Dave LeCompte (really) (tsmaster) wrote,
Dave LeCompte (really)
tsmaster

  • Music:

It's gonna be a quiet day

Most of my coworkers have fled the town. My officemate's on vacation. The office isn't usually noisy, but today it's like a crypt.

I had to go back to my car to get some CDs to play to add some noise to my office. I'm currently playing "Cyrus Chestnut & Friends: A Charlie Brown Christmas". Random jazz interpretations of both Peanuts and Christmas favorites. Festive, yet unlikely to upset any coworkers who might amble past my door. If I'm feeling daring later on in the day, I might throw in my new Jose Feliciano CD, but for now "Linus and Lucy" is just about right.

Geeky observation: I'm staring at my bookcase here at work, and noticing that I still need to fill it up. I've got my usual C++ references, the Game Programming Gems books (nigh unused), and a comfortably worn algorithm text (the Cormen, Leiserson, and Rivest text, with the Alexander Calder mobile on the cover; have I ever mentioned that I know both Leiserson and Rivest, and Rivest is the 'R' in RSA encryption? Anyway...), nothing too personal or exciting. So, I need to personalize my space some more, and part of that is to continue to fill up that bookcase. And it occurs to me that as I've been developing Cars With Guns, I've been slowly pulling it down a different development path than what I contend with professionally - most notably, I'm doing as much code in Python as possible (so far, I wrote a Python extension in C++ to do CDDB lookup of CDs, which I may or may not use). The serendipitous result of that decision is that I can leave my pile of Python references at home for reference there. Whee!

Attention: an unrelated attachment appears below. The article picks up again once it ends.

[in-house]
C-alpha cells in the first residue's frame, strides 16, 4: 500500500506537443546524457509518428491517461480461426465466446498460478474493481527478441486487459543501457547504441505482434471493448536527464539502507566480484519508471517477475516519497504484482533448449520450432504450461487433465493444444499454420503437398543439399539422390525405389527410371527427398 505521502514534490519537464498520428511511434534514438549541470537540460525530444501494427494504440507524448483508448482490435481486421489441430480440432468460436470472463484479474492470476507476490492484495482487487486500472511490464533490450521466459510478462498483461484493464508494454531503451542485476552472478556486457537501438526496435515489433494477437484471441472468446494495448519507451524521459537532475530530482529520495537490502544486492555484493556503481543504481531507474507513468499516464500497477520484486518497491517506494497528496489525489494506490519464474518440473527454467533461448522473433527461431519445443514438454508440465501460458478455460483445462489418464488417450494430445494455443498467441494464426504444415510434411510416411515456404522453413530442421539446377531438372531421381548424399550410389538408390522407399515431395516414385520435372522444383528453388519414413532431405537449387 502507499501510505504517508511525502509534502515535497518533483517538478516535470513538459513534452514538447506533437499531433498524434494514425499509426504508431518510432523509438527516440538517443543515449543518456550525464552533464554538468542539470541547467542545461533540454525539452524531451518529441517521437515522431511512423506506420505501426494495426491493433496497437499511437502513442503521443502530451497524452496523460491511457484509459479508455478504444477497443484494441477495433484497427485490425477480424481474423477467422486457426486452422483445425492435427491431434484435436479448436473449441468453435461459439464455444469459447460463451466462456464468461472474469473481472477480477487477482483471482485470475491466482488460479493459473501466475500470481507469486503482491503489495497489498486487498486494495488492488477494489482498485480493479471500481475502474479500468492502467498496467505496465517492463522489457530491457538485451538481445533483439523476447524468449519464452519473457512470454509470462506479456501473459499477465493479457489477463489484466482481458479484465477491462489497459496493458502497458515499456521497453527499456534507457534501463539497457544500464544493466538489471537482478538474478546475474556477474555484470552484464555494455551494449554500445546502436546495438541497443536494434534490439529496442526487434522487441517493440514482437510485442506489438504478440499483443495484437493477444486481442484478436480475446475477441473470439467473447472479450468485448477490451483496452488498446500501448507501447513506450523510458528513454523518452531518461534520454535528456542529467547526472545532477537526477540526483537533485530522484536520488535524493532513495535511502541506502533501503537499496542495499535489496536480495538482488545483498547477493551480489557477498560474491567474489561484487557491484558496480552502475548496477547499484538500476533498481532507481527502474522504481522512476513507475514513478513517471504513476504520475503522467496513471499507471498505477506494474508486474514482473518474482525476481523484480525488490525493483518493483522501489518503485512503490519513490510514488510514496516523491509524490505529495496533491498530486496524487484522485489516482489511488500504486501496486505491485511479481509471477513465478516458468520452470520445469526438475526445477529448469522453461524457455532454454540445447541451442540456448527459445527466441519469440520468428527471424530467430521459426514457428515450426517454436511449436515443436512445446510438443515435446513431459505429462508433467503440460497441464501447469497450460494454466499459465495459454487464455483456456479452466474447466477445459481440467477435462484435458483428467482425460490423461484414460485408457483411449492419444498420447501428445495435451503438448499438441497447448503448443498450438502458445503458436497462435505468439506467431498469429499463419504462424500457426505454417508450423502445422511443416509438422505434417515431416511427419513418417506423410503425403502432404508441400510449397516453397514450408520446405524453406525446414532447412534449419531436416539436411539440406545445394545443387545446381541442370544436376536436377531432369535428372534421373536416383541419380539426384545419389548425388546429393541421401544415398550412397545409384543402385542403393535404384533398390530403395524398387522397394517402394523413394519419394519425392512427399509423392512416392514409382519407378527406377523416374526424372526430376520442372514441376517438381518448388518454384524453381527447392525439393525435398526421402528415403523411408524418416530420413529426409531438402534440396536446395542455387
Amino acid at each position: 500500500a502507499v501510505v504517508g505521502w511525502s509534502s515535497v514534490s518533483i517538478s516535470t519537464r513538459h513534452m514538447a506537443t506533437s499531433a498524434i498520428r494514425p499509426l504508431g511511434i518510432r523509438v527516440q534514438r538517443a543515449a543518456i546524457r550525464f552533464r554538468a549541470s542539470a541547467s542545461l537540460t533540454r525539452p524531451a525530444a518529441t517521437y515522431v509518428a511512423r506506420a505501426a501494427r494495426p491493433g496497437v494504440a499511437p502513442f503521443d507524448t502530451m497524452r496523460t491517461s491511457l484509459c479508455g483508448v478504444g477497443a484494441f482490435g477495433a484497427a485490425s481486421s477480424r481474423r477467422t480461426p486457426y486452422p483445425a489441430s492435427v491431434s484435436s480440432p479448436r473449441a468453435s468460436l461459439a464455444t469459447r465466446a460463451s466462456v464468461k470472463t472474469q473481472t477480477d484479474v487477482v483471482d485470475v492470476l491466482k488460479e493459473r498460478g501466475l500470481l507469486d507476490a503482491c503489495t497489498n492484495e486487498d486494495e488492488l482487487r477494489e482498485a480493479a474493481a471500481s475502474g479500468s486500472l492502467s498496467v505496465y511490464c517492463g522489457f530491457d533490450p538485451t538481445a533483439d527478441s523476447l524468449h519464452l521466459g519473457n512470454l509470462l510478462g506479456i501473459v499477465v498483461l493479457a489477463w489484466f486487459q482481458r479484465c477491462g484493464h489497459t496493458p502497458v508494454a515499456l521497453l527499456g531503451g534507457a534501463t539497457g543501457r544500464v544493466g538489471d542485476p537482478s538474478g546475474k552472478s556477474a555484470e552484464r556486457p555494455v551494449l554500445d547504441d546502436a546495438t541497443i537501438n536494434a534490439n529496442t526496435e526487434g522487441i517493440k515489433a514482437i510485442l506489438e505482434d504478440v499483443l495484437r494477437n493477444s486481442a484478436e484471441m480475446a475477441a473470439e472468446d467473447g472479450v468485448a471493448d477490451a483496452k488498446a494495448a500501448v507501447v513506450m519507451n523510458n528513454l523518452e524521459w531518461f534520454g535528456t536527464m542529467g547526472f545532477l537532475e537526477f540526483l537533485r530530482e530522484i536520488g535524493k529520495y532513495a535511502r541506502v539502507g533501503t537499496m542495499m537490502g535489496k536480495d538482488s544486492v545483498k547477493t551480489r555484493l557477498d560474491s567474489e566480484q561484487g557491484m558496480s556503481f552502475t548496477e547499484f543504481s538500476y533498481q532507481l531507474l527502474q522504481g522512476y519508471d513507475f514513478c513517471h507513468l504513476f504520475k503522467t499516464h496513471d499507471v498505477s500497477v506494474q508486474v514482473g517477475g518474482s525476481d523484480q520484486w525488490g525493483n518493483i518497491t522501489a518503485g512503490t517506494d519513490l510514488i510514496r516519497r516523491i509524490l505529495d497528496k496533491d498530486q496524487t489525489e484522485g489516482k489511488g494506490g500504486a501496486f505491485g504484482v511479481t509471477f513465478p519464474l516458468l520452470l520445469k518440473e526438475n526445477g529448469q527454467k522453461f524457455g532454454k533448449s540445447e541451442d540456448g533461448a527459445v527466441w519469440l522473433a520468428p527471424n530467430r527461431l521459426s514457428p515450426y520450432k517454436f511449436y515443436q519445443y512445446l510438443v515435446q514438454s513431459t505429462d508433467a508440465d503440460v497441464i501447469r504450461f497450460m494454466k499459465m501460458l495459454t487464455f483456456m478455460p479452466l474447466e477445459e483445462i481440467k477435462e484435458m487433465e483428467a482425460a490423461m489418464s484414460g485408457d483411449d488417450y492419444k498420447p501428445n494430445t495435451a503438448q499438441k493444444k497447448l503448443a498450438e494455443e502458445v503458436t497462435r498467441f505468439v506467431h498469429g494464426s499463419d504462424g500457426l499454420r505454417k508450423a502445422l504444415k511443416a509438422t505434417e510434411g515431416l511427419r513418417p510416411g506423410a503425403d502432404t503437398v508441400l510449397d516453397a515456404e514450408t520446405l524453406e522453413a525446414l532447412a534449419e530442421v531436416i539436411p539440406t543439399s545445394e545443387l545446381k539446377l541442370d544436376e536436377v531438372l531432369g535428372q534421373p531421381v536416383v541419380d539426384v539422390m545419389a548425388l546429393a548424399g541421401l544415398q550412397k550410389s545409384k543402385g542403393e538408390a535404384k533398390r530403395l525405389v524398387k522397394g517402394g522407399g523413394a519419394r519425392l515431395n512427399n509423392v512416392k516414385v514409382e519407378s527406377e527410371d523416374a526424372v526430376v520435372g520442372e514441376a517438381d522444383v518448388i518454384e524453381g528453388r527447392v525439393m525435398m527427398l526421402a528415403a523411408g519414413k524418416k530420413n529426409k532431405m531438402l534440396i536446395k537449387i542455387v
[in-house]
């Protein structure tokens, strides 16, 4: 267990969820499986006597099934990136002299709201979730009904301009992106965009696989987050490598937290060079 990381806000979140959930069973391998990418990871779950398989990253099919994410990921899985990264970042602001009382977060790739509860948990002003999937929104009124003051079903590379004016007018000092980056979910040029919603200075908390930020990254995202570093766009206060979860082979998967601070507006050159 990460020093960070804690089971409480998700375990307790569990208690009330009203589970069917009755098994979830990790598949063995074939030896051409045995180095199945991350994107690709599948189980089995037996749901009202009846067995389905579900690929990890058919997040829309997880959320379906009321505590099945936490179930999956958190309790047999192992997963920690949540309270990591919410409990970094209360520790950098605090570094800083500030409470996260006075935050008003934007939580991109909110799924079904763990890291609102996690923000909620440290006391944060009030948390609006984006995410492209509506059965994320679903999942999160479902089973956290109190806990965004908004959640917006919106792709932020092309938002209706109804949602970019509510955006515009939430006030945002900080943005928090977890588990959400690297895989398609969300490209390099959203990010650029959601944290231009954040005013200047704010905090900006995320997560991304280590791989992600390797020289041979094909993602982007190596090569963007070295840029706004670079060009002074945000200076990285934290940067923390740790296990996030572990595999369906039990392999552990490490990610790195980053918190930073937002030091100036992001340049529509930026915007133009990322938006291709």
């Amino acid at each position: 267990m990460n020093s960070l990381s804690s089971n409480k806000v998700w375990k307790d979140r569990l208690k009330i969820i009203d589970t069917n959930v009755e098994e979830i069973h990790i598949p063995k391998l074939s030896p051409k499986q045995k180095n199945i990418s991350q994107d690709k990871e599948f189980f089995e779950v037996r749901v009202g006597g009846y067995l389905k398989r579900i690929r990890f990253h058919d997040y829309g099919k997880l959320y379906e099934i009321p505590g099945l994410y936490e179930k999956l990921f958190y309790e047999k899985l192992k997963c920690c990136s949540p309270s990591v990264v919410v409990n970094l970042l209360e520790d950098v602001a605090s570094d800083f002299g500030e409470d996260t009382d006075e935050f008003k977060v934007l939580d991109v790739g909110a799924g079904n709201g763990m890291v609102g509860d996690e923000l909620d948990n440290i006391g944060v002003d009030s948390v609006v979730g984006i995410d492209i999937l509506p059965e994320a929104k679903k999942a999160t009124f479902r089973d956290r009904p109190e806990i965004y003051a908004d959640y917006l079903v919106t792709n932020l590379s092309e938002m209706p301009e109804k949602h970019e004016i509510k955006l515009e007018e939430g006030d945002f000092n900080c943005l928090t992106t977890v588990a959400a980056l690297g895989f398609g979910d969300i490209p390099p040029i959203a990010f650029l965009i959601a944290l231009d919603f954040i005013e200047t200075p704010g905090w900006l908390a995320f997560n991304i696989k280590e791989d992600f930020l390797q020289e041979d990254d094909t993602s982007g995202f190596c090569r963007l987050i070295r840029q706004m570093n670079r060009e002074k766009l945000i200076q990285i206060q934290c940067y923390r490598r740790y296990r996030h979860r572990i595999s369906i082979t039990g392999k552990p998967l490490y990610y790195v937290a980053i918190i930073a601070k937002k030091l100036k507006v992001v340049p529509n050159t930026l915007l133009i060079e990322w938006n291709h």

Over the past week or so, I've been thinking about building a new Lego thing. I've taken to building abstract sculptures out of Lego basic bricks. I think that it's a very similar drive to what moved the folks who were fascinated by ray tracing chrome spheres on checkerboard tabletops a decade ago. Heck, I was fascinated by chrome spheres a decade ago. Anyway, I made a sphere, a sphere with a hole in it, a cube with a sphere cut out of it, but a donut poking out of the hole, and then leaving behind the Constructive Solid Geometry ghetto, I built a skull: . That one involved exporting a 3d model from Poser as a DXF file, then scan-converting the 3d model into a set of lego-sized chunks.

I want to make a big model of something not so abstract, but I'm also feeling a little tugged towards making another completely abstract creation. I was toying around in Blender, crafting a model spaceship, but I was finding that their implementation of CSG was holding me back. Hm. Something to toy with further over the vacation.
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